Archive for the ‘reproductive health’ Category

Legal Status at the Federal Level of Assisted Human Reproduction in Canada

May 19, 2015 Comments off

Legal Status at the Federal Level of Assisted Human Reproduction in Canada
Source: Library of Parliament

The world’s first “test-tube baby,” the result of fertilizing a human ovum in vitro and transferring the resulting embryo to a woman’s uterus, was born in England in 1978. This achievement followed decades of clinical and laboratory research. It also catalyzed interest in a new area of medical ethics as multiple technological advances, along with their implications for genetics, posed new ethical questions and responsibilities.

This paper provides an overview of the many steps that the Canadian federal government has taken to establish a legislative and regulatory framework for reproductive technologies and related research. This background includes a description of the Royal Commission on New Reproductive Technologies, early attempts at legislation and a discussion of the Assisted Human Reproduction Act, in force since 2004, including its list of prohibited activities. The constitutional challenge to the legislation that was brought by the Attorney General of Quebec and ultimately heard by the Supreme Court of Canada is reviewed. Finally, the federal government’s response to the Supreme Court decision in the form of amendments to the Act is summarized. This paper does not examine how activities related to assisted human reproduction may be regulated by the provinces.

Perspectives on Sexual Health and Function of Recent Male Combat Veterans of Iraq and Afghanistan

May 15, 2015 Comments off

Perspectives on Sexual Health and Function of Recent Male Combat Veterans of Iraq and Afghanistan
Source: Sexual Medicine

U.S. veterans of recent wars in Iraq and Afghanistan may be at greater risk for sexual dysfunction due to injuries, mental health conditions, medications used to treat those conditions, and psychosocial factors.

To explore the perceptions of recent Veterans about sexual health and dysfunction, contributing factors, its impact and solutions.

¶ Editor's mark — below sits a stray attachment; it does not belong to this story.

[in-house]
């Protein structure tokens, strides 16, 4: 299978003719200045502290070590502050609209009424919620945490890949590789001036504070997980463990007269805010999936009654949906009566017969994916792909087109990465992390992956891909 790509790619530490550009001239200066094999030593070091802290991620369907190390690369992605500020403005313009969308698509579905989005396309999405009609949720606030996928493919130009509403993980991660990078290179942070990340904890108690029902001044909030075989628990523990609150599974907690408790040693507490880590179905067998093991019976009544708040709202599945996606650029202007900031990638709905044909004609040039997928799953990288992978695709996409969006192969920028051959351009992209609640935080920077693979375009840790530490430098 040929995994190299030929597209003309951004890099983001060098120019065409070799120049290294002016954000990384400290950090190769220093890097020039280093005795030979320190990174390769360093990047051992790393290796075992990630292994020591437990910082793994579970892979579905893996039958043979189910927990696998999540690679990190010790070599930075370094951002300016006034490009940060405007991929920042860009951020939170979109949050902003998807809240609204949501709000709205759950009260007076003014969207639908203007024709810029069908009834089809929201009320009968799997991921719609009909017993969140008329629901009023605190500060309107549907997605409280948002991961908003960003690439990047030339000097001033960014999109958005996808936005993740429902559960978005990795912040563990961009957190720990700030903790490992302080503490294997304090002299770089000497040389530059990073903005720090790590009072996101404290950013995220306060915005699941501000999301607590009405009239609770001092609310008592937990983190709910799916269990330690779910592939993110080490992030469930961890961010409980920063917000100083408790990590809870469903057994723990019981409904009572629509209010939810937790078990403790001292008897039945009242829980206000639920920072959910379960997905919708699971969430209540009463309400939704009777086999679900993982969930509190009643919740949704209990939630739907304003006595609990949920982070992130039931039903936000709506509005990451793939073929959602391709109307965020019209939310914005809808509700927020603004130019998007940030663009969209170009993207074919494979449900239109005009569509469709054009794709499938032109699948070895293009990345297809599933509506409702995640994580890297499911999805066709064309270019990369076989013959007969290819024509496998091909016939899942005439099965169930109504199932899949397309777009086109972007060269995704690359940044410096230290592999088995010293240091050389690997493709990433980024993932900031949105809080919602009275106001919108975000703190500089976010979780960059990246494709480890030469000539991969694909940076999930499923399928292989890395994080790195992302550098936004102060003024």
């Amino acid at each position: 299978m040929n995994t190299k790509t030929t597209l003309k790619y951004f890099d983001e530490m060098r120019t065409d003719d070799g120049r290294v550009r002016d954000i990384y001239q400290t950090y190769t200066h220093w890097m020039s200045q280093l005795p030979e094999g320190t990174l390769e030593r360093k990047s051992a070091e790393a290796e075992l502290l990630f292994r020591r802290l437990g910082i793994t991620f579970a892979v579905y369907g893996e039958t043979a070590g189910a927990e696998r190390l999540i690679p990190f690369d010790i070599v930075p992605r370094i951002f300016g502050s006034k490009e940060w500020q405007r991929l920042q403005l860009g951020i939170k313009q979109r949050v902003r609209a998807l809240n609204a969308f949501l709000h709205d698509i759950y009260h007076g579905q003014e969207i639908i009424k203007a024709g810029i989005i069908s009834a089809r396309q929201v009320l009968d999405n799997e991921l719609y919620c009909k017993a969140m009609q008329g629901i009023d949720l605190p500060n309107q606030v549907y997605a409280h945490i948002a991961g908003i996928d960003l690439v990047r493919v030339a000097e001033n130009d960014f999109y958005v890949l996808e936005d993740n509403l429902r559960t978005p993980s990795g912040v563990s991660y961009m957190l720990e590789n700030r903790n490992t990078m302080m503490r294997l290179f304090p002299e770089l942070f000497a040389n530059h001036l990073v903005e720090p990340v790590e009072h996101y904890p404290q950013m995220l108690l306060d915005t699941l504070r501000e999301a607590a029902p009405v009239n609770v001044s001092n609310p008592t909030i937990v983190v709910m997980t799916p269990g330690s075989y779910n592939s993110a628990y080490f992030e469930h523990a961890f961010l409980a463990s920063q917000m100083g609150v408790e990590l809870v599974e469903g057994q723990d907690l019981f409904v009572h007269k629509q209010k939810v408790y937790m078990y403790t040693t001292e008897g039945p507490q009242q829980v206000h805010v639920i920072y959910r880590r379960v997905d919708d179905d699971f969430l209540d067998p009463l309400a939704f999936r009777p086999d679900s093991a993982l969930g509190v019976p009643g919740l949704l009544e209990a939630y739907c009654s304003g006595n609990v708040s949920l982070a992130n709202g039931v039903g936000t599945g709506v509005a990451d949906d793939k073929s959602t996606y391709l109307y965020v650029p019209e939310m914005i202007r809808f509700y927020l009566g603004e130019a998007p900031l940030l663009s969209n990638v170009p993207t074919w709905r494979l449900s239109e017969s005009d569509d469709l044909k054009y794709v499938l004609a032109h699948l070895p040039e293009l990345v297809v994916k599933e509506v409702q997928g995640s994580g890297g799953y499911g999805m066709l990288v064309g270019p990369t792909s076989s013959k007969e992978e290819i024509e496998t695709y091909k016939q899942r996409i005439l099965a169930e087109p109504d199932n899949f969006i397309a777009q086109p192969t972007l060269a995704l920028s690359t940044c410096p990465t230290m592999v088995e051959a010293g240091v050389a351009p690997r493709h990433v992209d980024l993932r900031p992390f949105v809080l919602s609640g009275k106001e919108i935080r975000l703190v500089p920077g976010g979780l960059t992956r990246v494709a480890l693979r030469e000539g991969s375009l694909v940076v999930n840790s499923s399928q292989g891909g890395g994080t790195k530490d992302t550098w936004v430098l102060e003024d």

Qualitative study.

Eight men who screened positive for sexual dysfunction at initial presentation to a postdeployment clinic at a Veterans Affairs medical center.

Patients who screened positive for sexual dysfunction and indicated an interest in participating were contacted and scheduled for an in-person private interview with a researcher. Interviews were semistructured, utilizing open-ended and follow-up probe questions to elicit the individual’s perspective about sexual dysfunction and its cause, impact and solutions. Interviews were recorded, transcribed and analyzed for themes.

Key Results
These heterosexual men discussed a range of sexual dysfunction in their activities including lack of desire, erectile dysfunction, delayed orgasm, premature ejaculation, and distraction. They also discussed the importance of setting or context and changes over time to their sexual health and function. The men shared their ideas about contributory factors, including normal aging, medication side effects, injury and a possible role for combat deployment more generally. Reported solutions for sexual dysfunction included medications, herbal remedies, and new positions and approaches to sexual activity. Participants reported discussing sexual dysfunction with their health-care providers and what was helpful. Finally, the men expressed in their own words the significant impact of sexual dysfunction on their self-perception, their partners, and their relationships.

Sexual dysfunction in recent combat veterans can have important negative effects on their health and relationships. Our findings elucidate perceived contributory factors and preferred solutions, which can be applied by health-care providers to improve the management of sexual dysfunction in these patients.

New Study Examines Human Services for Low-Income and At-Risk LGBT Populations

May 8, 2015 Comments off

New Study Examines Human Services for Low-Income and At-Risk LGBT Populations
Source: Williams Institute (UCLA School of Law) and Mathematica

Despite social and legal progress for lesbian, gay, bisexual, and transgender (LGBT) people in the United States, much about low-income and at-risk LGBT individuals and their participation in federal human service programs remains unknown. In fact, data suggest LGBT people may be disproportionately at risk of poor outcomes related to economic security and social well-being, compared to the general population.

To address this knowledge gap, Mathematica, in partnership with the Williams Institute at UCLA School of Law, conducted an assessment for the U.S. Department of Health and Human Services, Administration for Children and Families (ACF), Office of Planning, Research & Evaluation. The project aims to help identify the current knowledge base and priorities for future research and, ultimately, strengthen services for low-income and at-risk LGBT people.

A report and related issue brief look at LGBT populations’ characteristics and interactions with human services and identify data gaps. The project focused on (1) income support and self-sufficiency programs for low-income families, (2) child welfare programs, and (3) programs for youth—especially services funded by ACF (assistance for runaway and homeless youth, and sexual health education for adolescents). Three additional briefs delve into recommendations for future research in these key

State of the World’s Mothers: The Urban Disadvantage

May 6, 2015 Comments off

State of the World’s Mothers: The Urban Disadvantage
Source: Save the Children